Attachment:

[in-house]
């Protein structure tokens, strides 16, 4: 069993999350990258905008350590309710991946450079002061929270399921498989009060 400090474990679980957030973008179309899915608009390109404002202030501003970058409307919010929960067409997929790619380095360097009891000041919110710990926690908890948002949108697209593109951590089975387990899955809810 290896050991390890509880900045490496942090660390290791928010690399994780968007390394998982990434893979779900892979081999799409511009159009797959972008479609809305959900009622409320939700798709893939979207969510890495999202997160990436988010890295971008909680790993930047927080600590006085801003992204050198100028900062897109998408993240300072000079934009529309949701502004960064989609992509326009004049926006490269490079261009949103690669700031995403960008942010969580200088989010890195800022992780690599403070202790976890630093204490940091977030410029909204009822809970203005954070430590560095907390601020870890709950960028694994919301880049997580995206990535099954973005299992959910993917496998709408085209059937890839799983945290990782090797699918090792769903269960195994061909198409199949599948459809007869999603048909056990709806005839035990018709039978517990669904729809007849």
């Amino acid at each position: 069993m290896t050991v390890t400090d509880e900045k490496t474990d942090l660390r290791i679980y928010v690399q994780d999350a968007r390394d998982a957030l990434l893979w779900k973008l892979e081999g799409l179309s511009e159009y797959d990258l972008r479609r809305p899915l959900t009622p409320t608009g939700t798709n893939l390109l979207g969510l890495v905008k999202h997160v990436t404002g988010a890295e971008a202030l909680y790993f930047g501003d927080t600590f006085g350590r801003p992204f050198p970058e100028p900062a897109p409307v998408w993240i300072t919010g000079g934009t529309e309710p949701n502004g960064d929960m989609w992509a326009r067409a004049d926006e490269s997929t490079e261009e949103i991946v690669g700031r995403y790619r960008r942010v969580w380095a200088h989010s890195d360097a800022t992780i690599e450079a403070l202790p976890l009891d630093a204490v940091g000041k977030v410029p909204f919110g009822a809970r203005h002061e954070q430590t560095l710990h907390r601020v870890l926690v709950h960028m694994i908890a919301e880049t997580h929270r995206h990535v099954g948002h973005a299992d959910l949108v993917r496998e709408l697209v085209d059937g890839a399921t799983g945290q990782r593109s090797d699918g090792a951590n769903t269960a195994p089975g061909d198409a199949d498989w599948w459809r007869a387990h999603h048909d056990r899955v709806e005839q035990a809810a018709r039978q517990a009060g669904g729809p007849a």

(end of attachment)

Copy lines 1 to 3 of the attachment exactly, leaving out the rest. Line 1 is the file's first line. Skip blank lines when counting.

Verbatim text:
[in-house]
């Protein structure tokens, strides 16, 4: 069993999350990258905008350590309710991946450079002061929270399921498989009060 400090474990679980957030973008179309899915608009390109404002202030501003970058409307919010929960067409997929790619380095360097009891000041919110710990926690908890948002949108697209593109951590089975387990899955809810 290896050991390890509880900045490496942090660390290791928010690399994780968007390394998982990434893979779900892979081999799409511009159009797959972008479609809305959900009622409320939700798709893939979207969510890495999202997160990436988010890295971008909680790993930047927080600590006085801003992204050198100028900062897109998408993240300072000079934009529309949701502004960064989609992509326009004049926006490269490079261009949103690669700031995403960008942010969580200088989010890195800022992780690599403070202790976890630093204490940091977030410029909204009822809970203005954070430590560095907390601020870890709950960028694994919301880049997580995206990535099954973005299992959910993917496998709408085209059937890839799983945290990782090797699918090792769903269960195994061909198409199949599948459809007869999603048909056990709806005839035990018709039978517990669904729809007849």
């Amino acid at each position: 069993m290896t050991v390890t400090d509880e900045k490496t474990d942090l660390r290791i679980y928010v690399q994780d999350a968007r390394d998982a957030l990434l893979w779900k973008l892979e081999g799409l179309s511009e159009y797959d990258l972008r479609r809305p899915l959900t009622p409320t608009g939700t798709n893939l390109l979207g969510l890495v905008k999202h997160v990436t404002g988010a890295e971008a202030l909680y790993f930047g501003d927080t600590f006085g350590r801003p992204f050198p970058e100028p900062a897109p409307v998408w993240i300072t919010g000079g934009t529309e309710p949701n502004g960064d929960m989609w992509a326009r067409a004049d926006e490269s997929t490079e261009e949103i991946v690669g700031r995403y790619r960008r942010v969580w380095a200088h989010s890195d360097a800022t992780i690599e450079a403070l202790p976890l009891d630093a204490v940091g000041k977030v410029p909204f919110g009822a809970r203005h002061e954070q430590t560095l710990h907390r601020v870890l926690v709950h960028m694994i908890a919301e880049t997580h929270r995206h990535v099954g948002h973005a299992d959910l949108v993917r496998e709408l697209v085209d059937g890839a399921t799983g945290q990782r593109s090797d699918g090792a951590n769903t269960a195994p089975g061909d198409a199949d498989w599948w459809r007869a387990h999603h048909d056990r899955v709806e005839q035990a809810a018709r039978q517990a009060g669904g729809p007849a």